The expected demise of Debenhams will leave a hole in many High Streets around the UK. In Bedford, a series of big name stores have already departed in recent years. What will the latest retail failure mean for the town?
“If Debenhams goes, it’s a tragedy,” says Desmond Bailey, who has lived in Bedford for 20 years.
“But so was losing Beales and so was losing Marks & Spencer. All the big stores are going and that’s a problem for us all.”
The county town, which was given its Royal Charter to hold a market by Henry II in 1166, once boasted a busy town centre, but in the past couple of decades the town’s offering for shoppers has deteriorated.
Other well-known names, including BHS, Topshop, Laura Ashley, River Island and Woolworths have also gone.
Last year, it even lost Goldings, the hardware shop that sat on the High Street for 152 years, with owners saying town centre footfall had become “pretty much non-existent”.
Many units stand empty and often shoppers opt to take the 17-mile (27km) journey to Milton Keynes, said to be a regionally dominant top 10 shopping destination, or Rushden Lakes in Northamptonshire, which is also 17 miles away.
Bedford Borough Council hoped £1.76m from Historic England to restore historical features on 43 buildings would help the town become a “more attractive place to visit and shop”.
But Mr Bailey, and many others, fears the worst.
The 59-year-old says: “It seems to be the pattern of Bedford that it’s closing down bit by bit. Over the last 20 years, a lot of the things we had, that we depended on, have disappeared.”
Nadia Buttice, 34, says: “It doesn’t fill you with much confidence when every other week you hear about another thing closing and it makes you feel sad and depressed that there’s not much going on here any more.”
Bedford’s Debenhams art deco-style building sits in the heart of the town centre, with entrances on the High Street and Silver Street.
It is next to “Reflections of Bedford” – a five-metre (16ft) tall stainless steel sculpture of two large faces staring at each other, almost nose to nose, that was unveiled in the pedestrianised area in 2009.
Richard Heathfield, who has lived in Bedford all of his life, remembers when the Debenhams store was EP Rose & Sons – a drapers, outfitters and soft furnishers.
“Where in Bedford can we go shopping now? Nowhere. It’s an end of era,” says the 69-year-old.
“For people who haven’t got cars, they can’t go all the way over to Milton Keynes. They’ve got to rely on Bedford and there will be nowhere to go.”
Stella Bailey, 72, says it will have an impact on her shopping habits and she might now travel “further afield”.
Beryl Skinner, 73, agrees with her friend and adds: “We come in every week, and normally we go for lunch and now there’s hardly anything here.
“I don’t do computers, but most people go online now.”
Henry Vann, the borough council’s portfolio holder for town centres, says Covid-19 has had a “significant impact on retail nationally” and the announcement that Debenhams will be closing all its stores is “deeply sad”.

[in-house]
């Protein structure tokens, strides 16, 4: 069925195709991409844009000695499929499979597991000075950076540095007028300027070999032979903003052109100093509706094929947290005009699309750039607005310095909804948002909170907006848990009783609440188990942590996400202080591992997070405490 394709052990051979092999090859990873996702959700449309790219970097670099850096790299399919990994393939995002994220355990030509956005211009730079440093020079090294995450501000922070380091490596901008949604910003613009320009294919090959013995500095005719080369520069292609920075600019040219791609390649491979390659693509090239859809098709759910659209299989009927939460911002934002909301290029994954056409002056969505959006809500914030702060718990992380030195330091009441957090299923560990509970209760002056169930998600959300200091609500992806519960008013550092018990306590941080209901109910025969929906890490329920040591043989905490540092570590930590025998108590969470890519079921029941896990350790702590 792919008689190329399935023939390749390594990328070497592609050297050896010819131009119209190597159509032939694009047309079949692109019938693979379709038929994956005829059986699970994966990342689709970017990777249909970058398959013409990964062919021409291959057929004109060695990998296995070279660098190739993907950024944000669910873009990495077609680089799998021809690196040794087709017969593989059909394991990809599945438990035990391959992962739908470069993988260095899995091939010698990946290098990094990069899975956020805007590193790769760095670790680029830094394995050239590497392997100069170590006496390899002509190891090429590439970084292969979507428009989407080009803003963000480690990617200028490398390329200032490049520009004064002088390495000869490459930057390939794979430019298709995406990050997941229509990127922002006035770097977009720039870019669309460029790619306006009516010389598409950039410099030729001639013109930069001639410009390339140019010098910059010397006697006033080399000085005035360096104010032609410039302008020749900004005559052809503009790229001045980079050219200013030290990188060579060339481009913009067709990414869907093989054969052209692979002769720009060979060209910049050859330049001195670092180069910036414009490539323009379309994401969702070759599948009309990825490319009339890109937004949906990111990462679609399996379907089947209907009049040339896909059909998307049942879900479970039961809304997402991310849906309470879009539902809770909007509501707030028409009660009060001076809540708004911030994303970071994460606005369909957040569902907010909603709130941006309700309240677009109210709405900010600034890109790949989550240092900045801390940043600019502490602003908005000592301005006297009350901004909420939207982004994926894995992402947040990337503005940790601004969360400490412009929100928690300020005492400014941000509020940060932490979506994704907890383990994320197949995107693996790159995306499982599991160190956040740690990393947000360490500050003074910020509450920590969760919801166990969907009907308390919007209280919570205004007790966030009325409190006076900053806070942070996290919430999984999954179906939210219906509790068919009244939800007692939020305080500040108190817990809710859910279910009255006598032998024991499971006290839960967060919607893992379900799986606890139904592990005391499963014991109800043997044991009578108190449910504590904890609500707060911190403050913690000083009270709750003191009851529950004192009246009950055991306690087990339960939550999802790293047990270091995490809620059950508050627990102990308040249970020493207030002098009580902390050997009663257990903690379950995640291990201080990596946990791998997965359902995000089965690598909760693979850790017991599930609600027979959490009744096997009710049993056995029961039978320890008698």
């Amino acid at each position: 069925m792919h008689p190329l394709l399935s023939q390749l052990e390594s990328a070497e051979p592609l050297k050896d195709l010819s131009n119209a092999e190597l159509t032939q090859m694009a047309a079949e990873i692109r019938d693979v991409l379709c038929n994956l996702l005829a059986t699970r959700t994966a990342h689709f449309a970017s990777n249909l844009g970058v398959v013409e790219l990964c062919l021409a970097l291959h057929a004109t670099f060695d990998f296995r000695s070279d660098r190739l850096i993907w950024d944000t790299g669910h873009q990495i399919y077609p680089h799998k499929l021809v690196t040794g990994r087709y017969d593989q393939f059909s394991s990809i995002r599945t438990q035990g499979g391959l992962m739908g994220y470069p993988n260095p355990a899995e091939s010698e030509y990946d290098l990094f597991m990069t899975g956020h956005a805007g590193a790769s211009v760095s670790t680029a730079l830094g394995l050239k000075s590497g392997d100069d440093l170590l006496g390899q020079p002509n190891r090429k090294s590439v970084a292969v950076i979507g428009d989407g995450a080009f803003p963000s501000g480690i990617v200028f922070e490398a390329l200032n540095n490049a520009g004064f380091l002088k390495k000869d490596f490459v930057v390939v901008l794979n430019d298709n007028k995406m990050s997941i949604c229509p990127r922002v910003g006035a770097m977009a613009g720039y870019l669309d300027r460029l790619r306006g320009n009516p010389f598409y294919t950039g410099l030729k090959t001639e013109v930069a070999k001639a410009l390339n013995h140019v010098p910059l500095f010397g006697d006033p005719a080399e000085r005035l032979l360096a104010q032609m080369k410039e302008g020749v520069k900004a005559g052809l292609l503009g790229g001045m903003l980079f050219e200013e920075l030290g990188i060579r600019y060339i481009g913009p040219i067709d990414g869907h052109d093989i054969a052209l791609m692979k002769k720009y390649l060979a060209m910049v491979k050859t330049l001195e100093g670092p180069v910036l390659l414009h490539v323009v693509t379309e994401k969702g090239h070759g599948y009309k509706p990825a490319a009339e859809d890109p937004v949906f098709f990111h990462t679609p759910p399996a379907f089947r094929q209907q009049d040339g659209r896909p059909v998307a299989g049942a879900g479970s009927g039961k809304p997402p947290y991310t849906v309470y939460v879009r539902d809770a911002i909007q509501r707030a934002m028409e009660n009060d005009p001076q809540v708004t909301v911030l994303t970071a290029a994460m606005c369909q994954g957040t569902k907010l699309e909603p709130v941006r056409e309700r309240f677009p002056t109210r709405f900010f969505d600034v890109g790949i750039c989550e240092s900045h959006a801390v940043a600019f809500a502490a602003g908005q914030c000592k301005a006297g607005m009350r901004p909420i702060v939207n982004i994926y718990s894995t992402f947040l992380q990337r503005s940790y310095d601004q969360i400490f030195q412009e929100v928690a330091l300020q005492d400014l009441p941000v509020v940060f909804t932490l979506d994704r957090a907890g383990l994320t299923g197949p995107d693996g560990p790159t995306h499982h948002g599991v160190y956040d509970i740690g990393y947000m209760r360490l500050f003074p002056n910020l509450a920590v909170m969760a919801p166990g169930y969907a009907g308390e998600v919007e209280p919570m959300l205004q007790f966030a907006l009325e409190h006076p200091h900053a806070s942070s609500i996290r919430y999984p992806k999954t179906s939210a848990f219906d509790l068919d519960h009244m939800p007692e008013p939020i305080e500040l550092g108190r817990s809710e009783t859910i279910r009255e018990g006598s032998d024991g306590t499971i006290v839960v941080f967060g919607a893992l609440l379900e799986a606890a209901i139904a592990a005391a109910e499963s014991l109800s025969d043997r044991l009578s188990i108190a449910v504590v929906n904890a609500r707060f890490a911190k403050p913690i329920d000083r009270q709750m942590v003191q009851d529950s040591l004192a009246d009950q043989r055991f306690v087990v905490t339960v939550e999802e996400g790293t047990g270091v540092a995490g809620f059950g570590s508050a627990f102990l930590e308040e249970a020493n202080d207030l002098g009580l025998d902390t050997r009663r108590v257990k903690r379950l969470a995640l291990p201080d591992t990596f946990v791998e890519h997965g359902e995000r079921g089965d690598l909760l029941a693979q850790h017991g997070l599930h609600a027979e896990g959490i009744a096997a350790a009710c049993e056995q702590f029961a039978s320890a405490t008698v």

He describes the Bedford branch as a “stalwart” of its High Street and says the “outstanding staff at our local store deserve our support at this time”.
But it is not all gloom and doom.
He says the town centre continues to perform well, with a number of independent businesses opening in recent weeks.
Mr Vann says the town is getting into the Christmas spirit with a new festive trail to find 12 Christmas characters hidden around the town centre, seasonal window displays, and the Made in Bedford Christmas Artisan Market to encourage people to shop local and support their town centre.
One of the independent store owners hoping to turn the closure of the big-name chain stores into a positive is Emma Foley.
She runs womenswear store Anorak in the Arcade, and says “we need to feel positive” and “look at how we can use town centres”.
The 42-year-old, who opened her shop in September 2019, says: “It’s almost going back to how town centres used to be and that was residential, so I think that’s what we could do with these big spaces.
“We are not going to get any more big chain stores coming in because they just won’t exist.
“So I think it should be more about developing these [buildings] into really nice apartments and just make the town centre about living spaces, cafes and lots more independent shops so people don’t have to travel to places like Milton Keynes to go shopping.
“I feel genuinely positive about it and I think it could be quite cool.”
Meanwhile, she says she has seen an uplift in trade with chain stores closing, and has been welcoming customers of all ages through her door.
And she thinks town centre shopping still has a place, despite the boom in online retailing.
“It’s about getting a balance,” she says. “Online is great, but you can’t get what we give online.
“So many people want to come in and feel things, have a nice time, come into town and have a little shopping experience with their friends, and then go and have a drink.
“And that’s what I think will become of Bedford – it will become a destination.”